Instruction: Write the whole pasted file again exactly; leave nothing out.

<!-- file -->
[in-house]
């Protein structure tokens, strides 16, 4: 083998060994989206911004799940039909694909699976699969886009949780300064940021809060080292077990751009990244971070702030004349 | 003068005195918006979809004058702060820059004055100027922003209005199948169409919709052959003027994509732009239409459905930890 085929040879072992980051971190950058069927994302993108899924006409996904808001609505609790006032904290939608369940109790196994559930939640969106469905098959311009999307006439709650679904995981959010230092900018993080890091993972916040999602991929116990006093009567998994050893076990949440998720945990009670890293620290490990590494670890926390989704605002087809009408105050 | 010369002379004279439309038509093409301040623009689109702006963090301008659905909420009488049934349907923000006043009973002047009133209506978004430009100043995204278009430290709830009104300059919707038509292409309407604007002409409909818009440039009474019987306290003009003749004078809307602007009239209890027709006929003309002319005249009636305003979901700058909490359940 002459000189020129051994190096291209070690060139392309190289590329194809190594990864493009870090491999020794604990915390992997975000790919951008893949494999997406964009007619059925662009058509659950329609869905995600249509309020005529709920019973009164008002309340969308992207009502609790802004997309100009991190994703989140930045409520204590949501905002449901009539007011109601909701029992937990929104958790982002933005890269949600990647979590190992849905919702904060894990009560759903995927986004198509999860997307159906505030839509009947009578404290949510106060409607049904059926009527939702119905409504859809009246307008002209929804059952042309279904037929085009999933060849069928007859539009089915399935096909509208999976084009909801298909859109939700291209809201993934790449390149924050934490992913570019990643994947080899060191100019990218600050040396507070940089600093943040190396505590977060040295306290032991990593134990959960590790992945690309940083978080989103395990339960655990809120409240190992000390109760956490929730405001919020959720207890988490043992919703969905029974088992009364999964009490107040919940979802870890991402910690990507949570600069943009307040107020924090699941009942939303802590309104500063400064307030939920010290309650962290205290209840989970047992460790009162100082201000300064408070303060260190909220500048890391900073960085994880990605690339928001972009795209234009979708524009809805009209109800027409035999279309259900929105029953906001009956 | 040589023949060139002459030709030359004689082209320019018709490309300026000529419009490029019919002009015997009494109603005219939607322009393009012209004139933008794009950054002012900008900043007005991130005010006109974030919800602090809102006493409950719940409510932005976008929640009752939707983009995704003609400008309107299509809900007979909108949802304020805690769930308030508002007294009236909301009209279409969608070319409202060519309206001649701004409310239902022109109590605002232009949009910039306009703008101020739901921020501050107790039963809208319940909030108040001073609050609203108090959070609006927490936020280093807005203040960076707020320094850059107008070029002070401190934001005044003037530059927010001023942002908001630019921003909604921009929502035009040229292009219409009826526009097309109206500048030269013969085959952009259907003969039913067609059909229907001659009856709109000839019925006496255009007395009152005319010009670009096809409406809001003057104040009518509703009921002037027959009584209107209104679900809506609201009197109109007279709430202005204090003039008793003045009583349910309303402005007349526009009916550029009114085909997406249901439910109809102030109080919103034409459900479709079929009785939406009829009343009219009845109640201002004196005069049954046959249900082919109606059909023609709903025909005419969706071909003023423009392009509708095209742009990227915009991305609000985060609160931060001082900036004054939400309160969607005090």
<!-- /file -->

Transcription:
[in-house]
């Protein structure tokens, strides 16, 4: 083998060994989206911004799940039909694909699976699969886009949780300064940021809060080292077990751009990244971070702030004349 | 003068005195918006979809004058702060820059004055100027922003209005199948169409919709052959003027994509732009239409459905930890 085929040879072992980051971190950058069927994302993108899924006409996904808001609505609790006032904290939608369940109790196994559930939640969106469905098959311009999307006439709650679904995981959010230092900018993080890091993972916040999602991929116990006093009567998994050893076990949440998720945990009670890293620290490990590494670890926390989704605002087809009408105050 | 010369002379004279439309038509093409301040623009689109702006963090301008659905909420009488049934349907923000006043009973002047009133209506978004430009100043995204278009430290709830009104300059919707038509292409309407604007002409409909818009440039009474019987306290003009003749004078809307602007009239209890027709006929003309002319005249009636305003979901700058909490359940 002459000189020129051994190096291209070690060139392309190289590329194809190594990864493009870090491999020794604990915390992997975000790919951008893949494999997406964009007619059925662009058509659950329609869905995600249509309020005529709920019973009164008002309340969308992207009502609790802004997309100009991190994703989140930045409520204590949501905002449901009539007011109601909701029992937990929104958790982002933005890269949600990647979590190992849905919702904060894990009560759903995927986004198509999860997307159906505030839509009947009578404290949510106060409607049904059926009527939702119905409504859809009246307008002209929804059952042309279904037929085009999933060849069928007859539009089915399935096909509208999976084009909801298909859109939700291209809201993934790449390149924050934490992913570019990643994947080899060191100019990218600050040396507070940089600093943040190396505590977060040295306290032991990593134990959960590790992945690309940083978080989103395990339960655990809120409240190992000390109760956490929730405001919020959720207890988490043992919703969905029974088992009364999964009490107040919940979802870890991402910690990507949570600069943009307040107020924090699941009942939303802590309104500063400064307030939920010290309650962290205290209840989970047992460790009162100082201000300064408070303060260190909220500048890391900073960085994880990605690339928001972009795209234009979708524009809805009209109800027409035999279309259900929105029953906001009956 | 040589023949060139002459030709030359004689082209320019018709490309300026000529419009490029019919002009015997009494109603005219939607322009393009012209004139933008794009950054002012900008900043007005991130005010006109974030919800602090809102006493409950719940409510932005976008929640009752939707983009995704003609400008309107299509809900007979909108949802304020805690769930308030508002007294009236909301009209279409969608070319409202060519309206001649701004409310239902022109109590605002232009949009910039306009703008101020739901921020501050107790039963809208319940909030108040001073609050609203108090959070609006927490936020280093807005203040960076707020320094850059107008070029002070401190934001005044003037530059927010001023942002908001630019921003909604921009929502035009040229292009219409009826526009097309109206500048030269013969085959952009259907003969039913067609059909229907001659009856709109000839019925006496255009007395009152005319010009670009096809409406809001003057104040009518509703009921002037027959009584209107209104679900809506609201009197109109007279709430202005204090003039008793003045009583349910309303402005007349526009009916550029009114085909997406249901439910109809102030109080919103034409459900479709079929009785939406009829009343009219009845109640201002004196005069049954046959249900082919109606059909023609709903025909005419969706071909003023423009392009509708095209742009990227915009991305609000985060609160931060001082900036004054939400309160969607005090």